I picked today’s animal mostly based on its looks — colourful animals are just really fun to draw. Apparently my past self felt the same way as well, because I have a painting of a red-eyed tree frog I did six or seven years ago on my bedroom wall. We’ll have to compare the one I’ve done for today to that one and see if I’ve improved at all!
Red-eyed tree frogs are native to Central America, from southern Mexico in the north to Panama and a tiny bit of Colombia in the south. They live in rainforest habitats, particularly in places near rivers. If you haven’t figured it out from their name, I’ll tell you just to be super clear: red-eyed tree frogs like trees. They spend almost all their time in trees, and are primarily nocturnal.
The stunning red eyes of this frog aren’t the only colourful part of its body. Their backs are mostly bright green, and they have yellow and blue vertical stripes on their sides. The upper part of their legs are a pretty, rich blue, while their feet are a startlingly brilliant orange or red. Altogether, red-eyed tree frogs are a wonderful melange of colours that makes them a joy to look at (and to draw!).
Tree frogs don’t get to be super large, reaching between about 3.5 and 7 centimetres in length. Female frogs are typically larger than males. Their long back legs make red-eyed tree frogs excellent jumpers, and suction cup-like structures on their toes means tree frogs can stick to pretty much any surface. That’s a pretty useful skill when you spend your life in trees.
A lot of brightly coloured animals are poisonous, their striking colours a warning to any predator that might think about eating them. This is not the case with the red-eyed tree frog. Their bright green colouring actually helps them camouflage against tree leaves. During the day red-eyed tree frogs sit on leaves with their eyes closed and their blue spots covered by their hind legs, praying no hungry animal notices them.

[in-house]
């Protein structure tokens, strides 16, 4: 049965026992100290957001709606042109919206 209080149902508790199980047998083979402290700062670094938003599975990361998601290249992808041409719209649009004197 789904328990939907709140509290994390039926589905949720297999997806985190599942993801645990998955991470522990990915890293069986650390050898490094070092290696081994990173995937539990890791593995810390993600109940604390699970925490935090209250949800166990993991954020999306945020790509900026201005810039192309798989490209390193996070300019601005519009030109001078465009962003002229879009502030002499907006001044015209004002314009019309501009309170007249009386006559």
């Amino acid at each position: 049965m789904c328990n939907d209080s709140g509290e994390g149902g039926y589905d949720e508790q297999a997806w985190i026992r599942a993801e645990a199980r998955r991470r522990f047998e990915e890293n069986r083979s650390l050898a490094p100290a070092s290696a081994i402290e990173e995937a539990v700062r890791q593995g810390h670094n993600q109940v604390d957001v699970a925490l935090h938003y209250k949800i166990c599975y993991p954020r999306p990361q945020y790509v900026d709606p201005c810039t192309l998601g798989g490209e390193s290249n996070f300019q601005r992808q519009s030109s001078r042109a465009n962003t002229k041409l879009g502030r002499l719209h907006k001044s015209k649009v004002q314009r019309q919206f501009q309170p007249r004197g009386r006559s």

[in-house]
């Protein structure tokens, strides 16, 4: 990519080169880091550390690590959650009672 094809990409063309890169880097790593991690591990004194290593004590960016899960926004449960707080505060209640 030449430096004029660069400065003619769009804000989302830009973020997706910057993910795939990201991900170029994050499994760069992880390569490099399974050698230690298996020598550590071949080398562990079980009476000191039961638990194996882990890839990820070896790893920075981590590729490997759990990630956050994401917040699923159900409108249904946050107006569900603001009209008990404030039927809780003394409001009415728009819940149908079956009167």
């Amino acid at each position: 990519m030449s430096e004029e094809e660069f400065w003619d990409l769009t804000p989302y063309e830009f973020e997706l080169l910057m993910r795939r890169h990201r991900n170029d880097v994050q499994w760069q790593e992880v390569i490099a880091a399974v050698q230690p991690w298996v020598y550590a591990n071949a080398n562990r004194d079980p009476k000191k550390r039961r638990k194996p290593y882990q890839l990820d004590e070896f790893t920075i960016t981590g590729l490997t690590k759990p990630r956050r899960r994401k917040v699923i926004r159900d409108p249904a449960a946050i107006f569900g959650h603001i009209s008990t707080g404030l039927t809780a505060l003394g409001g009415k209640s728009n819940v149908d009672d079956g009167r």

If a predator does happen by, the frogs open their eyes suddenly, staring right at the predator. Bright red eyes coming from a green lump may startle the predator just long enough to allow the frog to leap away. I’m not quite sure how effective this defensive strategy is, but red-eyed tree frogs seem to be doing pretty well.
Reproduction in red-eyed tree frogs begins with males advertising their presence to any females in the area. They do this by calling loudly, and quivering on leaves to establish territory. Once a female shows up, all the males in the area jump on her back, vying of the best position. Occasionally multiple males will cling to a female’s back while she is trying to find a good spot to lay her eggs, and she may have to carry them around for hours, sometimes even days.
Females lay clutches of around 40 eggs, on leaves that hang over puddles or ponds. Males stay on the females’ backs while they lay their eggs, fertilizing them as they are laid. The eggs develop into tadpoles quite quickly, and the tadpoles swim around inside the eggs until they rupture. Once the eggs have ruptured, the tadpoles are washed down into the pond waiting below, where they can complete their metamorphosis and become adults.
Thanks to their beautiful colouring, red-eyed tree frogs are popular in the pet trade. Thankfully, they are not yet threatened, though their population has been declining. Pollution, habitat destruction and deforestation are all significant threats to red-eyed tree frogs, so we ned to keep an eye on these guys to ensure they stick around!
Cover image credit: Carey James Balboa via Wikipedia